Venezuela Outlook Cut by S&P to Negative on Election Dispute
S&P, which maintained the country’s credit rating at B+, four levels below investment grade, cited increased political risk after results of the April 14 vote showed Nicolas Maduro defeating opposition candidate Henrique Capriles Radonski.
Violence erupted in the country this week after Maduro, who was sworn in today, refused Capriles’s request for a full ballot recount and accused him of inciting a coup. The electoral commission said yesterday it would complete an electronic audit of the 15 million votes cast after street protests led to eight deaths.
“The outlook revision reflects growing political uncertainty that could weaken the implementation of economic policies and possibly undermine governability following the presidential elections,” S&P analyst Sebastian Briozzo wrote today in the statement. “The negative outlook signals the possibility that a politically weakened president and administration may pursue less pragmatic, more interventionist policies that increase imbalances in the economy and result in greater instability.”
Yields on Venezuela’s benchmark bonds due in 2027 fell 15 basis points, or 0.15 percentage point, to 9.63 percent as of 5 p.m. in New York, according to data compiled by Bloomberg. The securities have rebounded over the last three days after yields spiked 128 basis points in the two days following the election. They are still up 46 basis points since the ballot.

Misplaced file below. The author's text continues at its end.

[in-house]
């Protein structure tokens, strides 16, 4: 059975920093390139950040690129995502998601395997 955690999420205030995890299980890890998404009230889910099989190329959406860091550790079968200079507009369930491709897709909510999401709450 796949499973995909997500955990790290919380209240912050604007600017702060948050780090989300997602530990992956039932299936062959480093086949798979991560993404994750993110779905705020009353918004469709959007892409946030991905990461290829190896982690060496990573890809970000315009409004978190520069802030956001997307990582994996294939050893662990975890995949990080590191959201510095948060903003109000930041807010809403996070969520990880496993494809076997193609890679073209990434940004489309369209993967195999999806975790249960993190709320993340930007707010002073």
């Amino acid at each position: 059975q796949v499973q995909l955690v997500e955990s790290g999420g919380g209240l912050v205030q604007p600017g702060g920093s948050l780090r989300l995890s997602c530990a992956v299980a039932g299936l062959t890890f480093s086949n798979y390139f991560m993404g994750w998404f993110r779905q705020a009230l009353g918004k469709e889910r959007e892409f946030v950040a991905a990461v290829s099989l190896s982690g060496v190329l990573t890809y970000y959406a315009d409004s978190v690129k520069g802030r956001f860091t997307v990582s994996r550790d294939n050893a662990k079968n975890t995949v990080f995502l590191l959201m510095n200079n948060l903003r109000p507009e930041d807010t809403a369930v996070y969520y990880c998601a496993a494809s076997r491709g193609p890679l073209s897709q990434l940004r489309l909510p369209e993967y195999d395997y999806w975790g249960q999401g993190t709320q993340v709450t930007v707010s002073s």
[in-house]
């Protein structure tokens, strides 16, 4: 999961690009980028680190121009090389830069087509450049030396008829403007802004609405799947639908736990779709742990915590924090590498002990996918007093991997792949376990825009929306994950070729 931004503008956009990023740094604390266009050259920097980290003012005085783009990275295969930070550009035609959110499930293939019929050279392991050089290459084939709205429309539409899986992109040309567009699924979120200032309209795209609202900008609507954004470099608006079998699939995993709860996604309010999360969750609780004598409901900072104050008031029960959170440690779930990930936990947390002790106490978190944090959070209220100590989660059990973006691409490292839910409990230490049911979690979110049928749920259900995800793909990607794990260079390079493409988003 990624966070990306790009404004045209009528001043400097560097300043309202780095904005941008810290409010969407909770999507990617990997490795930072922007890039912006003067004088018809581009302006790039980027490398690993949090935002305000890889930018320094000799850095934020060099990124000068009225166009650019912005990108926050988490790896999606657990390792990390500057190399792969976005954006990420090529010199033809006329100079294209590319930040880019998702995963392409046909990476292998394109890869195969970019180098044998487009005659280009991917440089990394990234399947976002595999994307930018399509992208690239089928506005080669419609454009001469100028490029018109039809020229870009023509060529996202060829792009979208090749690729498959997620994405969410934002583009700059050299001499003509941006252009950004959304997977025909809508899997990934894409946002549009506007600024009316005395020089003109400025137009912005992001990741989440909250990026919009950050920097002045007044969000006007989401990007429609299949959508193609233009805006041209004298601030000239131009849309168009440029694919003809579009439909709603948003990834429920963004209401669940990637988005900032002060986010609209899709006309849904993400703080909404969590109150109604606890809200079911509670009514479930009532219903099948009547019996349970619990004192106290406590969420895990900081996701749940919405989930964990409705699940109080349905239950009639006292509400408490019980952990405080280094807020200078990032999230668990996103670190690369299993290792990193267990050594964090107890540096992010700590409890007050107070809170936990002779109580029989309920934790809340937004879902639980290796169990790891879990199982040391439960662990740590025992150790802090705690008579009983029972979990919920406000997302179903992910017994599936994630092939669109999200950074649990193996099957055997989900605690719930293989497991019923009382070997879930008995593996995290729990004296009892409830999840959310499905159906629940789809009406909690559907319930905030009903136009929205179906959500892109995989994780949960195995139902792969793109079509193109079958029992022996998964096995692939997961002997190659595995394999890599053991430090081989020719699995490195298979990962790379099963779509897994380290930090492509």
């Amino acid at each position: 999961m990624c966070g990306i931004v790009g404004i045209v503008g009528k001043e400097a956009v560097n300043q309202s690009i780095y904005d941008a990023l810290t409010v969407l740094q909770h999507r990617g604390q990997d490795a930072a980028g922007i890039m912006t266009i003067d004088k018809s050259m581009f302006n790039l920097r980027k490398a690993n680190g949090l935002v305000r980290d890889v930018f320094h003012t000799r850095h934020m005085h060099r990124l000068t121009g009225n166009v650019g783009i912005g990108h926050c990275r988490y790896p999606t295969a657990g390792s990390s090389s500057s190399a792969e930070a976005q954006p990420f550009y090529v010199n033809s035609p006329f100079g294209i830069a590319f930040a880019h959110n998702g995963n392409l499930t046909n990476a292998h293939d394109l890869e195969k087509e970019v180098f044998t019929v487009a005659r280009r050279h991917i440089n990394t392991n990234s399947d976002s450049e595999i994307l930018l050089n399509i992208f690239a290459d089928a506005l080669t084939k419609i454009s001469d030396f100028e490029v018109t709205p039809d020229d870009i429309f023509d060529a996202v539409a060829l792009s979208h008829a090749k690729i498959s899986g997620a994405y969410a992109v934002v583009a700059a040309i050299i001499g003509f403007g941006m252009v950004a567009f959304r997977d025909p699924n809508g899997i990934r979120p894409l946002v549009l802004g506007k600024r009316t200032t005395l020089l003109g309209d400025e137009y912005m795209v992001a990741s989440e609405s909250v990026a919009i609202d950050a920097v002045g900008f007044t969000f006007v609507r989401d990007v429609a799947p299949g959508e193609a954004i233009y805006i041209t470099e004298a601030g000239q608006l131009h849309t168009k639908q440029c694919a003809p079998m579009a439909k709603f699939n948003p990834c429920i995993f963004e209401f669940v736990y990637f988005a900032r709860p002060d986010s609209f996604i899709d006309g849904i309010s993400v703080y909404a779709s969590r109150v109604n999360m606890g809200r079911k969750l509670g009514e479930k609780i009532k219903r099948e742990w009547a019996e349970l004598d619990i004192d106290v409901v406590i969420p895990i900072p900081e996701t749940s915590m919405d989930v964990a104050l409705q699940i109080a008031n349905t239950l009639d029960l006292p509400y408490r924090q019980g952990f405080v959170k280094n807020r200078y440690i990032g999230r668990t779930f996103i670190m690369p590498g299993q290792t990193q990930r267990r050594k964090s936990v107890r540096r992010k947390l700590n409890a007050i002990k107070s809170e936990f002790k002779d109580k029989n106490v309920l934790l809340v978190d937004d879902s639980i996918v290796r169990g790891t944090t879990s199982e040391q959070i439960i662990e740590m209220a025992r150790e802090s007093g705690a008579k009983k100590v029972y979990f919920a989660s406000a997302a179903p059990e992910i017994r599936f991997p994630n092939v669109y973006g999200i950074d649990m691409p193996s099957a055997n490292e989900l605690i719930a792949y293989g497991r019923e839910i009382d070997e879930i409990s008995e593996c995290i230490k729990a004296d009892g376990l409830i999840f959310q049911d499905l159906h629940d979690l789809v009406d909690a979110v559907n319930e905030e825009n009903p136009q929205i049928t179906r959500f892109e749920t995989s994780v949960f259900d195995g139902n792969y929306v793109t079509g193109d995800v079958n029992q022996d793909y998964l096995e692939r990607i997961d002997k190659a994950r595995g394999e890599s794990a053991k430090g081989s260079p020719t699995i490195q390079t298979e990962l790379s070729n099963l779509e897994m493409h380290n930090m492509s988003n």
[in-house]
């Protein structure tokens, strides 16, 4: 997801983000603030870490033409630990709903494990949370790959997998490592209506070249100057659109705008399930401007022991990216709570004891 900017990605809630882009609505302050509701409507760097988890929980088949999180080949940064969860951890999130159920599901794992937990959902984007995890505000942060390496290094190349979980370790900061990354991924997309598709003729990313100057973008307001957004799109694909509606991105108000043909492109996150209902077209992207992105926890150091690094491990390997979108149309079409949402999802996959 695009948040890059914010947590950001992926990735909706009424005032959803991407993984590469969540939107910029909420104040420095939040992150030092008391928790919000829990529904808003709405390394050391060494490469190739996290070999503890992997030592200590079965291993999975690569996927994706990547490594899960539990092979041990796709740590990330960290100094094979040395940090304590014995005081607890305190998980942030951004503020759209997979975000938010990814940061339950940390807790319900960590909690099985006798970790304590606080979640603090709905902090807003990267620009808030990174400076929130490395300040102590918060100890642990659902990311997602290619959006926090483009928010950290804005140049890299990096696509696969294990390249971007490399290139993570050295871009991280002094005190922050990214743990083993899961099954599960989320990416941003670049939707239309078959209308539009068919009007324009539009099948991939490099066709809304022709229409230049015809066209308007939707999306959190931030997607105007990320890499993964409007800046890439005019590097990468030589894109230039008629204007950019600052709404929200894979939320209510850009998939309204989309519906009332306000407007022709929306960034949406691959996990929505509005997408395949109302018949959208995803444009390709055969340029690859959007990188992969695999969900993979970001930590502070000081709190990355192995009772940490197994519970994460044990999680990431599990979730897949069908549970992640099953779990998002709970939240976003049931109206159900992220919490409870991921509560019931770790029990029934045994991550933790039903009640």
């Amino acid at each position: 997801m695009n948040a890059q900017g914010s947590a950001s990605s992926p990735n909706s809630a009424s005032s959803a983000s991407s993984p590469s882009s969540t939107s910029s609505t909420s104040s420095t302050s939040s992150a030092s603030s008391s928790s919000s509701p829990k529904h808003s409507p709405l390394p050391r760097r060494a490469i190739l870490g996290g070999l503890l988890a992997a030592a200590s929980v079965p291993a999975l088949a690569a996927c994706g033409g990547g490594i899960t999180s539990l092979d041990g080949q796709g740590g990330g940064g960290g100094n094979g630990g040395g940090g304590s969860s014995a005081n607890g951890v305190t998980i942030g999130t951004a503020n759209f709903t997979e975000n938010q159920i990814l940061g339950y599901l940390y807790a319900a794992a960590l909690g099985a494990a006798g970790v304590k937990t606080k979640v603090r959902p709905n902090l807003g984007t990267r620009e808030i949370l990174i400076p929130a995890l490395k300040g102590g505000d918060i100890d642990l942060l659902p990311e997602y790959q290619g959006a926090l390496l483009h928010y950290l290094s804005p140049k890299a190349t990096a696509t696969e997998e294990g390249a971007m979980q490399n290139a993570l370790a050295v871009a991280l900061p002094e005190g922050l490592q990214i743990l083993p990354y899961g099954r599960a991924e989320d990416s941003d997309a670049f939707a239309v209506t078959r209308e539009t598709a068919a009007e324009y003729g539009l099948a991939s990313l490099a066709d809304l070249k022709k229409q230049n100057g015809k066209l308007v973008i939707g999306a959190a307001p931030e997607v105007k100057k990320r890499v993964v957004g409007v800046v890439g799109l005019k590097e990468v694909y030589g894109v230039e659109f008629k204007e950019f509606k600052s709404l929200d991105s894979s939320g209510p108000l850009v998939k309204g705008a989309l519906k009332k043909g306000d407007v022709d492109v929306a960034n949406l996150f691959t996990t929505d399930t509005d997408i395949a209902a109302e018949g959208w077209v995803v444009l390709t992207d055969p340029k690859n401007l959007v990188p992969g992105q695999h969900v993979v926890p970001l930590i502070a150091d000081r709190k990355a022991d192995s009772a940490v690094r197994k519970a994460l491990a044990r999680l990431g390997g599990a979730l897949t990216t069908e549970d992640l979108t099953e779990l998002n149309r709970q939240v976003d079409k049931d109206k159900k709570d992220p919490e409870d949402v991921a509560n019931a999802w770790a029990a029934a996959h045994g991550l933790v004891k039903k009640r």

Yields on sovereign debt moved in the opposite direction of what ratings suggested in 53 percent of 32 increases, decreases and changes in credit outlook last year, according to data compiled by Bloomberg published in December. Investors ignored 56 percent of rating and outlook changes by Moody’s Investors Service and 50 percent of those by S&P. That’s worse than the longer-term average of 47 percent, based on more than 300 changes since 1974.
Tensions in Venezuela have eased after Capriles canceled a rally in Caracas planned for April 17 following reports of protester deaths and a speech by Maduro in which he vowed to use a “firm hand” against the opposition. Maduro, who won 50.8 percent of the vote to Capriles’s 49 percent, had said he holds Capriles personally responsible for the deaths.
While the opposition questions his legitimacy, Maduro also faces a raft of economic challenges left behind by Chavez, whose spending led to a 2012 fiscal deficit for the central government and state oil company of 14.5 percent of gross domestic product, according to Bank of America Corp. Even after the government devalued the currency by 32 percent to 6.3 bolivars per dollar in February, BofA said it expects a deficit of 9.7 percent this year.
To contact the reporter on this story: Nathan Gill in Quito at email@example.com
To contact the editor responsible for this story: David Papadopoulos at Papadopoulos@bloomberg.net